Early classic of Palestinian resistance cinema reemerges

In 2003, young Palestinian artist Annemarie Jacir had spent years trying to trace a group of resistance filmmakers who, in the 1970s and early 1980s, had devoted their talents to their people’s struggle.

Finally, during the 2003 “Dreams of a Nation” film festival in Palestine, she was able to bring together some of those directors and producers and their works. In the case of one 25-minute drama-documentary called They Do Not Exist, it was the film’s first ever screening in Palestine. It was also the first time its director, Mustafa Abu Ali, one of the founders of the PLO’s film unit, had seen his work in two decades.

Now, the film has been made freely available in versions on YouTube or Vimeo.

Abu Ali’s 1974 film depicts the final days of the Palestinian refugee camp of Nabatia, which was founded to house those fleeing the 1948 Nakba, or establishment of the State of Israel. The south Lebanon camp was destroyed by the Israelis in 1974. The surviving refugees were mostly moved to Ein al-Hilwe camp.

The opening sequences of the documentary show daily life in Nabatia – men, women and children carrying out their everyday tasks and taking leisure time together. In these quotidian acts – hanging out the laundry, baking bread, looking after youngsters and buying vegetables in the market – the Israeli narrative of Palestinian non-existence is quietly but comprehensively refuted.

Alongside the daily acts of “existence as resistance,” a little girl does her bit to support the armed resistance, by writing a letter to an unknown feda’i who will receive one of the bags of gifts sent by the camp’s residents to the fighters in the hills.

Liberation struggles

The film explicitly locates the Palestinian cause among the global wave of national liberation struggles of the time — Vietnam, Mozambique, South Africa — and in the historical setting of other imperialist crimes, including the genocides of Native Americans and Nazi massacres.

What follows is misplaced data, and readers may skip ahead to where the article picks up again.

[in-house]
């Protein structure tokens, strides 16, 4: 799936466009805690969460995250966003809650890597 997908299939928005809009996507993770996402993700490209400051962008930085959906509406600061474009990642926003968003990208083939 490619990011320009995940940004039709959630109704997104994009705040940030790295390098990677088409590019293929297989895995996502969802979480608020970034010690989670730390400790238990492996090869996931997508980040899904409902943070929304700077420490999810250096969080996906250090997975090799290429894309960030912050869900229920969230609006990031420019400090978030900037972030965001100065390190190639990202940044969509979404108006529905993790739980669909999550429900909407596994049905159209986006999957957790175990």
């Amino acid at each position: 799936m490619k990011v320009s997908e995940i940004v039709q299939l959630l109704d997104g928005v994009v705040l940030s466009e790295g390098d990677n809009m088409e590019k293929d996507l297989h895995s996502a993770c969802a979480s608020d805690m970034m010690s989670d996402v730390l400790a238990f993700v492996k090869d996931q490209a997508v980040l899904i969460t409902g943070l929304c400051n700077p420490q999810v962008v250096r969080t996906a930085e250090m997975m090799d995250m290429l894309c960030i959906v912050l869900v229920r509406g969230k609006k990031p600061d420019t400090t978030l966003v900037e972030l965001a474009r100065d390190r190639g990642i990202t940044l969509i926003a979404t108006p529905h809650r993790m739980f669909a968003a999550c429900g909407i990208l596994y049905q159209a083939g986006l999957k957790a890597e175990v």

Against this backdrop we then see footage of the May-June 1974 air raids which destroyed large areas of Nabatia camp, killing large numbers of civilians and displacing many of the camp’s residents a second time, to other refugee settlements including Ein al-Hilwe.

Here, Abu Ali makes particularly neat use of his musical accompaniments, with the traditional Arabic folk which gave atmosphere to the bucolic scenes of camp life giving way to a baroque Bach violin concerto, sharp and alien in tone.

No music, however, accompanies the footage of the death and destruction which follows the Israeli raids; the film remains silent as we are presented with shell-shocked civilians carrying away the dead and injured and narrating their tales of loss.

As well as its 2003 West Bank debut, They Do Not Exist was also screened in the US as part of the “Palestinian Revolution Cinema” tour, curated by Emily Jacir, which took place in 2007.

Writing at the time, The Electronic Intifada’s Maureen Murphy noted that “The film boldly refutes both [former Israeli Prime Minsiter Golda] Meir’s assertion that there is no Palestinian people, as well as Moshe Dayan’s boasting that there is no longer a place called Palestine.”

And Annemarie Jacir has reflected on her quest, which culminated in the 2003 Palestine screening of They Do Not Exist, that:

These filmmakers included founders Mustafa Abu Ali, Sulafa Jadallah, and Hani Jawhariya. Others were Khadija Abu Ali, Ismael Shammout, Rafiq Hijjar, Nabiha Lutfi, Fuad Zentut, Jean Chamoun and Samir Nimr. Most were refugees, exiled from their homes in Palestine. And additionally there were fellow Arabs who stood in solidarity with them, devoting their work to a just cause. Their films screened across the Arab world and internationally but never in Palestine. None of the filmmakers were allowed into Palestine, or what became known as Israel, let alone their celluloid prints.

Now it is to be hoped that, with the recovery of these films and the mass access of the Internet, new audiences can view these classics of Palestinian resistance art and expand their understanding of the multi-faceted resistance of the 1970s.



Sarah Irving

Sarah Irving's picture

Sarah is a freelance writer and editor, author of a biography of Leila Khaled and of the Bradt Guide to Palestine, co-editor of A Bird is Not a Stone (a volume of Palestinian poetry translated into the languages of Scotland), and a PhD candidate at the University of Edinburgh. She has worked and traveled in Palestine since 2001.